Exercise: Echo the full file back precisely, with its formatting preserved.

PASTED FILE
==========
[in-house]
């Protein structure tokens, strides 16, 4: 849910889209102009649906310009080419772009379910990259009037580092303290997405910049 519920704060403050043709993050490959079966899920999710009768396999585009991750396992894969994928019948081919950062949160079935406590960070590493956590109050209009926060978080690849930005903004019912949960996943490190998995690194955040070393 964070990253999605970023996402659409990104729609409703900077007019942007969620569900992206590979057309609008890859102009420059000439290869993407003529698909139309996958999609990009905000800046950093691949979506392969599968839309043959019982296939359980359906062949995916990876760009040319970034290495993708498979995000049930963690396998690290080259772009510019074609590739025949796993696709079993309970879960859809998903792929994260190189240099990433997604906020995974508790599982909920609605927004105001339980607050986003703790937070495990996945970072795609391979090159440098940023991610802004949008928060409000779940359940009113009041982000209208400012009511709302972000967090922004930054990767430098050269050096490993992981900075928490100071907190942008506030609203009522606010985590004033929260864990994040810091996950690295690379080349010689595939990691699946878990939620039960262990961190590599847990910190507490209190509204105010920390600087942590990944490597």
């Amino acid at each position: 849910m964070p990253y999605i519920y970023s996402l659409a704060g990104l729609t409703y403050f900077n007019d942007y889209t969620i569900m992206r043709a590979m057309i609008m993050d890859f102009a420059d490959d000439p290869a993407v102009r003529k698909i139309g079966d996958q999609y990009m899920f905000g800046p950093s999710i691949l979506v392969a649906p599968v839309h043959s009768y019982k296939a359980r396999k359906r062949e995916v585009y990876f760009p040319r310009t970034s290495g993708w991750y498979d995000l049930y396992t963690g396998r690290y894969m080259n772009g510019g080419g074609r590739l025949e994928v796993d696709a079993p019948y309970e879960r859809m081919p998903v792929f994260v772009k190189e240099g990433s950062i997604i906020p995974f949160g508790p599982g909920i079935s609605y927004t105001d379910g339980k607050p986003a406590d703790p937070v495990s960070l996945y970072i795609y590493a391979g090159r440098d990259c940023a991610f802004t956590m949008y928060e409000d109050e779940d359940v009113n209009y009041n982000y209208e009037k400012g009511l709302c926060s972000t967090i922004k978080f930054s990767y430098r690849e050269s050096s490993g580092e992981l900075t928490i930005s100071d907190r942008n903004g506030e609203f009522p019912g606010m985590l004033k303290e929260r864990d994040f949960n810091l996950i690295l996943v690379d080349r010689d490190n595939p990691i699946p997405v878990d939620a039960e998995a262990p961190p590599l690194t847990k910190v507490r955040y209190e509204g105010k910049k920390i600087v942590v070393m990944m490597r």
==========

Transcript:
[in-house]
């Protein structure tokens, strides 16, 4: 849910889209102009649906310009080419772009379910990259009037580092303290997405910049 519920704060403050043709993050490959079966899920999710009768396999585009991750396992894969994928019948081919950062949160079935406590960070590493956590109050209009926060978080690849930005903004019912949960996943490190998995690194955040070393 964070990253999605970023996402659409990104729609409703900077007019942007969620569900992206590979057309609008890859102009420059000439290869993407003529698909139309996958999609990009905000800046950093691949979506392969599968839309043959019982296939359980359906062949995916990876760009040319970034290495993708498979995000049930963690396998690290080259772009510019074609590739025949796993696709079993309970879960859809998903792929994260190189240099990433997604906020995974508790599982909920609605927004105001339980607050986003703790937070495990996945970072795609391979090159440098940023991610802004949008928060409000779940359940009113009041982000209208400012009511709302972000967090922004930054990767430098050269050096490993992981900075928490100071907190942008506030609203009522606010985590004033929260864990994040810091996950690295690379080349010689595939990691699946878990939620039960262990961190590599847990910190507490209190509204105010920390600087942590990944490597």
């Amino acid at each position: 849910m964070p990253y999605i519920y970023s996402l659409a704060g990104l729609t409703y403050f900077n007019d942007y889209t969620i569900m992206r043709a590979m057309i609008m993050d890859f102009a420059d490959d000439p290869a993407v102009r003529k698909i139309g079966d996958q999609y990009m899920f905000g800046p950093s999710i691949l979506v392969a649906p599968v839309h043959s009768y019982k296939a359980r396999k359906r062949e995916v585009y990876f760009p040319r310009t970034s290495g993708w991750y498979d995000l049930y396992t963690g396998r690290y894969m080259n772009g510019g080419g074609r590739l025949e994928v796993d696709a079993p019948y309970e879960r859809m081919p998903v792929f994260v772009k190189e240099g990433s950062i997604i906020p995974f949160g508790p599982g909920i079935s609605y927004t105001d379910g339980k607050p986003a406590d703790p937070v495990s960070l996945y970072i795609y590493a391979g090159r440098d990259c940023a991610f802004t956590m949008y928060e409000d109050e779940d359940v009113n209009y009041n982000y209208e009037k400012g009511l709302c926060s972000t967090i922004k978080f930054s990767y430098r690849e050269s050096s490993g580092e992981l900075t928490i930005s100071d907190r942008n903004g506030e609203f009522p019912g606010m985590l004033k303290e929260r864990d994040f949960n810091l996950i690295l996943v690379d080349r010689d490190n595939p990691i699946p997405v878990d939620a039960e998995a262990p961190p590599l690194t847990k910190v507490r955040y209190e509204g105010k910049k920390i600087v942590v070393m990944m490597r």